Best Practices in Wireless Emergency Alerts – II

In part two of our series summarizing “Best Practices in Wireless Emergency Alerts”, we’ll tackle the topic of how the audience for WEA’s is selected. Many times an emergency will not affect an entire county, so how does public safety decide who receives Wireless Emergency Alerts (WEA)?

Wireless Emergency Alert standards do not require the alerting authority to send out alerts to an area smaller than a county. Even though a citizen may live miles away from the emergency taking place, they could still get an alert. Some emergency alert vendors, including Hyper-Reach, provide map-based geo-targeting so that alerts can easily be sent only to cell towers  in the affected area. Counties that don’t use geo-targeting will send alerts to the entire county.

Even when the software provider can support map-based geo-targeting, the method that mobile telecom carriers use to select the towers can result in over-selecting the people getting the alert.  We’ll explain that more in a later post.

When people receive too many alerts that don’t pertain to them, they can become desensitized to them, a term called “alert fatigue”. This can be dangerous as they might ignore an important alert later on.

The Integrated Public Alert and Warning System (IPAWS) Open Platform for Emergency Networks (OPEN) creates an alert using a combination of phrases generated from the information put into the system by local alerting authorities. These messages cannot be modified. To try to avoid alert fatigue, some alerting authorities can change the WEA using a Commercial Mobile Alert Authority text (CMAMtext). In theory, state authorities have granted certain public safety officials the option of sending a CMAMtext, a customizable 90-character message.  In reality, according to a recent FEMA IPAWS webinar we attended, all alert authorities can send CMAMtext message.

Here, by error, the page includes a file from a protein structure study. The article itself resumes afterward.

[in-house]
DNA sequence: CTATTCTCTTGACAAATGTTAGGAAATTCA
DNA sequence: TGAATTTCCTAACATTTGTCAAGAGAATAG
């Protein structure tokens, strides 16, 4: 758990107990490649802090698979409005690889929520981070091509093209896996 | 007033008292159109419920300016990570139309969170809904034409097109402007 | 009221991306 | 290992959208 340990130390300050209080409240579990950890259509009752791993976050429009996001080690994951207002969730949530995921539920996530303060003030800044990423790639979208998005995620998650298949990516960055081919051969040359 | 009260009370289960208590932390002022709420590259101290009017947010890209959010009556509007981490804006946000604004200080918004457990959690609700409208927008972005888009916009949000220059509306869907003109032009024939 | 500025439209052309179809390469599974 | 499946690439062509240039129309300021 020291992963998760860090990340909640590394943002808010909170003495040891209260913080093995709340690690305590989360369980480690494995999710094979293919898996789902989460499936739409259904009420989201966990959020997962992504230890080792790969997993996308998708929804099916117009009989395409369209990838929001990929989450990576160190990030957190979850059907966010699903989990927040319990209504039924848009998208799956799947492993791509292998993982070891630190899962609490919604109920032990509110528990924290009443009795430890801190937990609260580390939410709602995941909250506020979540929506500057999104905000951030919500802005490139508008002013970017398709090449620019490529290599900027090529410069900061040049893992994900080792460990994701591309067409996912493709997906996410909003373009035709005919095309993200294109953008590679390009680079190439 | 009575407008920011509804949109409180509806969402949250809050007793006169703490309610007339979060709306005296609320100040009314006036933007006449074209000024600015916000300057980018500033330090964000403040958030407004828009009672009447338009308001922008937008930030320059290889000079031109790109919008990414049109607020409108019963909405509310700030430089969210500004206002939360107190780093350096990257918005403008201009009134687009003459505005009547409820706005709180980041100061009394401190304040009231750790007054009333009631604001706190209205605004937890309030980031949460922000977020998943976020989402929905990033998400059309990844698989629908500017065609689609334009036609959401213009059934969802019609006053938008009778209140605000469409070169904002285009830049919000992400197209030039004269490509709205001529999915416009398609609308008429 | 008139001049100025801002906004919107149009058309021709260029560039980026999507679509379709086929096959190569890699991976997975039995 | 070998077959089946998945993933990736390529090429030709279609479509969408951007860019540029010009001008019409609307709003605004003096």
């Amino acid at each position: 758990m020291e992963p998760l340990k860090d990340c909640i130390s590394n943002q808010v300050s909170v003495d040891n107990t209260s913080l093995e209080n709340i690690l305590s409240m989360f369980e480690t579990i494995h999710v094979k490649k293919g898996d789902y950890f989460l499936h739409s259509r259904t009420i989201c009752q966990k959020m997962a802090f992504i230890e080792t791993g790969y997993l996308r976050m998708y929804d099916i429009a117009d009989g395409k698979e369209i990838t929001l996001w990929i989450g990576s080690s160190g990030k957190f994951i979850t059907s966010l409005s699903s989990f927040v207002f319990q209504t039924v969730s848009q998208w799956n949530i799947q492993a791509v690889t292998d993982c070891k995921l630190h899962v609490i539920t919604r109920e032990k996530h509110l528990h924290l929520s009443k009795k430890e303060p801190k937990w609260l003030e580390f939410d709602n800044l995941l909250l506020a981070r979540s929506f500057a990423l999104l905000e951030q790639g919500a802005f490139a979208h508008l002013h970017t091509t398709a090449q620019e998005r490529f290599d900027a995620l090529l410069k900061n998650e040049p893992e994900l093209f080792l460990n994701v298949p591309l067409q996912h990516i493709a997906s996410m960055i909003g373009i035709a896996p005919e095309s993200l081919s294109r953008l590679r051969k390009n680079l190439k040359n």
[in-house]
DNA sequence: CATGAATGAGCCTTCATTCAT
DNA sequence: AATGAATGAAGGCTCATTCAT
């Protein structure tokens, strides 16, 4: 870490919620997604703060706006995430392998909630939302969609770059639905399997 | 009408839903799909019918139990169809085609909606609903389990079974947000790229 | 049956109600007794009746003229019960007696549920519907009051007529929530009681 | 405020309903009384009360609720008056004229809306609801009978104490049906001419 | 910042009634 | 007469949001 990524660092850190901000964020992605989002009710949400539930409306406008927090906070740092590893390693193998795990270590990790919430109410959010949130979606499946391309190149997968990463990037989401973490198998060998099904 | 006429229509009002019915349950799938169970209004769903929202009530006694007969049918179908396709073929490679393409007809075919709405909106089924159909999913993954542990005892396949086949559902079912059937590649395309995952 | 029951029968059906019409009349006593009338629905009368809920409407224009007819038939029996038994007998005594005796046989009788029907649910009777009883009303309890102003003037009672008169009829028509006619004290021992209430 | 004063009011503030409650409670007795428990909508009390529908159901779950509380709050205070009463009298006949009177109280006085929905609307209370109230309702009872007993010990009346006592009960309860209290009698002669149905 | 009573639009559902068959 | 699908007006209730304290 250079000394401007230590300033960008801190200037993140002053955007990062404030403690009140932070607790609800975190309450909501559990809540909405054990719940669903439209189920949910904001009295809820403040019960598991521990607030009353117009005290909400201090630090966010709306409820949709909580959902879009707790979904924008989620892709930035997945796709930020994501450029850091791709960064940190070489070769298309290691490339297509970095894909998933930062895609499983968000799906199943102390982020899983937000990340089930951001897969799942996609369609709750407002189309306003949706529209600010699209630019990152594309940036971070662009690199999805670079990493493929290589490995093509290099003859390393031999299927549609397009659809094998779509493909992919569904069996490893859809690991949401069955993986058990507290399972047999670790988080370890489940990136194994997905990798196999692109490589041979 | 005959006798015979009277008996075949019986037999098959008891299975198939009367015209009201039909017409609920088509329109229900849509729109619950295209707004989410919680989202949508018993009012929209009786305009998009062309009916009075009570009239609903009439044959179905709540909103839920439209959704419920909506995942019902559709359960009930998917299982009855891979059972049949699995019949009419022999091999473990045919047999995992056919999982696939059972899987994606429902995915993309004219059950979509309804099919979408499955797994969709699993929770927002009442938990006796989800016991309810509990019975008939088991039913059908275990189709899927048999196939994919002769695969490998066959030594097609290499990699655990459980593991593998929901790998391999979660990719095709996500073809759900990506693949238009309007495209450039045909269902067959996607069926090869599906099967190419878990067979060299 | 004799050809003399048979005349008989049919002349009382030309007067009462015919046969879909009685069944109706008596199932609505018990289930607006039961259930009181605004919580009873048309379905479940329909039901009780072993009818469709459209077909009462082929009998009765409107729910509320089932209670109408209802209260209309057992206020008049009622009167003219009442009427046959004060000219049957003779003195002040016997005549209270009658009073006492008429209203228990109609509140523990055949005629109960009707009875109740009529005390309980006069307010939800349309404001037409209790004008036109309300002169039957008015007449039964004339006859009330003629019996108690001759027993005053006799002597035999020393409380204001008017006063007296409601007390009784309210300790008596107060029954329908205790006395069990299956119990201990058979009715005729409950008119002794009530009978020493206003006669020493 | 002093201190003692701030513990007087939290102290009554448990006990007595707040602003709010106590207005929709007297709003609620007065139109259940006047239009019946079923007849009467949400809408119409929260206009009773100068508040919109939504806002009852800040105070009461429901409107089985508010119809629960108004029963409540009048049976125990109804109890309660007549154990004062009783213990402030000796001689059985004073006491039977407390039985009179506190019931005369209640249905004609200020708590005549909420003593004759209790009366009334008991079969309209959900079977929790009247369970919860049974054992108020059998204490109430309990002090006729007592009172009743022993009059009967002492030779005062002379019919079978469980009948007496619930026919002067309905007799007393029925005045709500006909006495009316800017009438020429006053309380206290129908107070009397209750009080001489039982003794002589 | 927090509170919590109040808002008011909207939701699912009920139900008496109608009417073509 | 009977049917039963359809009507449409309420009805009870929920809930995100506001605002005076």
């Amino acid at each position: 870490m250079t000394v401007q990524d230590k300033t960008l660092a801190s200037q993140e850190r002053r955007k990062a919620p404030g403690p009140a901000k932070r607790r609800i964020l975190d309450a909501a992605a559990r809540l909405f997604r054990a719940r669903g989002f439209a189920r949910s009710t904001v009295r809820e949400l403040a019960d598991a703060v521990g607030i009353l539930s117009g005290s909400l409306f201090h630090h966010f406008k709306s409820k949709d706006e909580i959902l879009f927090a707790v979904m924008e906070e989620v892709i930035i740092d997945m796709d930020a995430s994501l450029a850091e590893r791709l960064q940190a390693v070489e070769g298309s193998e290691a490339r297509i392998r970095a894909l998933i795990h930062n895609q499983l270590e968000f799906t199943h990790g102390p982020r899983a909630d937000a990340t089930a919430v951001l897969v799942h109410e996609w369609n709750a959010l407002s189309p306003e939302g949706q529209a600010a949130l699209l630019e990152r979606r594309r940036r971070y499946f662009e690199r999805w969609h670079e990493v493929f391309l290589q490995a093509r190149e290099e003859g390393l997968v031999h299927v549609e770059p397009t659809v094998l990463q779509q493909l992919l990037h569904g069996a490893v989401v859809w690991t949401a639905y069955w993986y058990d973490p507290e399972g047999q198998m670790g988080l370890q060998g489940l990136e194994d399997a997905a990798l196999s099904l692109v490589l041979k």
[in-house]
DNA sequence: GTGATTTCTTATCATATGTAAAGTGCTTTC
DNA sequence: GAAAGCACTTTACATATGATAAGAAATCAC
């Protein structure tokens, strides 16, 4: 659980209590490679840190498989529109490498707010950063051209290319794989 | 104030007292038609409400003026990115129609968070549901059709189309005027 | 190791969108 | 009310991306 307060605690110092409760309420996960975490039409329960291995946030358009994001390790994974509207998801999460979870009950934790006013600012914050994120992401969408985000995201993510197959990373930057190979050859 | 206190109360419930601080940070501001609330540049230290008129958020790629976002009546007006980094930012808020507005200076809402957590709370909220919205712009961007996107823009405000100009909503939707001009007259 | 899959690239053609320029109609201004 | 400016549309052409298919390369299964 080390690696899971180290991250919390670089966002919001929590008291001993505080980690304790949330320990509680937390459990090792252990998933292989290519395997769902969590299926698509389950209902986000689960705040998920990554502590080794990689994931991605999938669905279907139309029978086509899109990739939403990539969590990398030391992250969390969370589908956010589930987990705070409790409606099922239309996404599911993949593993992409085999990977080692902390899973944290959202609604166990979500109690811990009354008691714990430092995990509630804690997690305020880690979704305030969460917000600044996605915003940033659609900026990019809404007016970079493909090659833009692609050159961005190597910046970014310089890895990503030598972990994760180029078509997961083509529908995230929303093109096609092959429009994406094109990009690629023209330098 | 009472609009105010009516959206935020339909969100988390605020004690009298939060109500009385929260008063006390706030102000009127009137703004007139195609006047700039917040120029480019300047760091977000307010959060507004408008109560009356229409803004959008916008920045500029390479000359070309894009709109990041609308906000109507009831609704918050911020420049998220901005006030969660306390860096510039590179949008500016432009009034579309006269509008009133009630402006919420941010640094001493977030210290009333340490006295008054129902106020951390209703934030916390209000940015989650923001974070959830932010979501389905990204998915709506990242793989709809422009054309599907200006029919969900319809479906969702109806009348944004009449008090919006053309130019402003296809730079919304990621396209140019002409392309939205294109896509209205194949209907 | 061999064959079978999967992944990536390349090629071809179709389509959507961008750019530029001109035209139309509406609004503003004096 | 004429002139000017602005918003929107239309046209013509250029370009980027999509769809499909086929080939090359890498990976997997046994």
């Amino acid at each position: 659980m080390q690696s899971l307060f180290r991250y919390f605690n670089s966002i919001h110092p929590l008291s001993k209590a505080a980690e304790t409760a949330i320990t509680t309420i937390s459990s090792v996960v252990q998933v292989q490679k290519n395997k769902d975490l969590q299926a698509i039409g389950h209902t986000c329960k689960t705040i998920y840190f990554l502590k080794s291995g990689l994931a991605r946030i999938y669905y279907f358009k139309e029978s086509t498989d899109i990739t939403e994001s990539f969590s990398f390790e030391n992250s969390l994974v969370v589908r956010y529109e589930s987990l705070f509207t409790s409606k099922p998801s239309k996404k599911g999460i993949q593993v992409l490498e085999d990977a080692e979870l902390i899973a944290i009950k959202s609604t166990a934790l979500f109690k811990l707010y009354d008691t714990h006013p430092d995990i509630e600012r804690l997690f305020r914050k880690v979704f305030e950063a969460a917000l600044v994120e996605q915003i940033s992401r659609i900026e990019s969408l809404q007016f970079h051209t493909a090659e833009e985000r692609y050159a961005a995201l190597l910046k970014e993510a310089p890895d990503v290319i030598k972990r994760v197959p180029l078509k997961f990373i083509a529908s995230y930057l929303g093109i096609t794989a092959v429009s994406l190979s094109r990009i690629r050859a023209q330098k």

In effect, a CMAMtext message can be thought of as free-form text.

While a standard IPAWS-OPEN alert may read:

FLOOD WARNING

Until 6:23 pm

Evacuate now

A CMAMtext message could be more specific:

FLOOD WARNING

Until 6:23 pm

Evacuate S Main St now

Although the entire county may receive the alert, it is clear that residents of South Main Street should respond.

Another example of a standard IPAWS-OPEN message is:

FIRE WARNING

In this area

Until 1:05 am

Evacuate now

A CMAMtext could read:

FIRE WARNING

in Zip 01375

Until 1:05 am

Evacuate now

CMAMtext can also be used to change the language of the alert, if a large percentage of the county is comprised of non-English speakers.

Emergency management agencies work hard to make sure their messages are clear, effective and relevant to the people who are receiving them. While geo-targeting is useful to avoid alert fatigue, using CMAMtext to be more specific is a good practice. We’d love to hear what you think.

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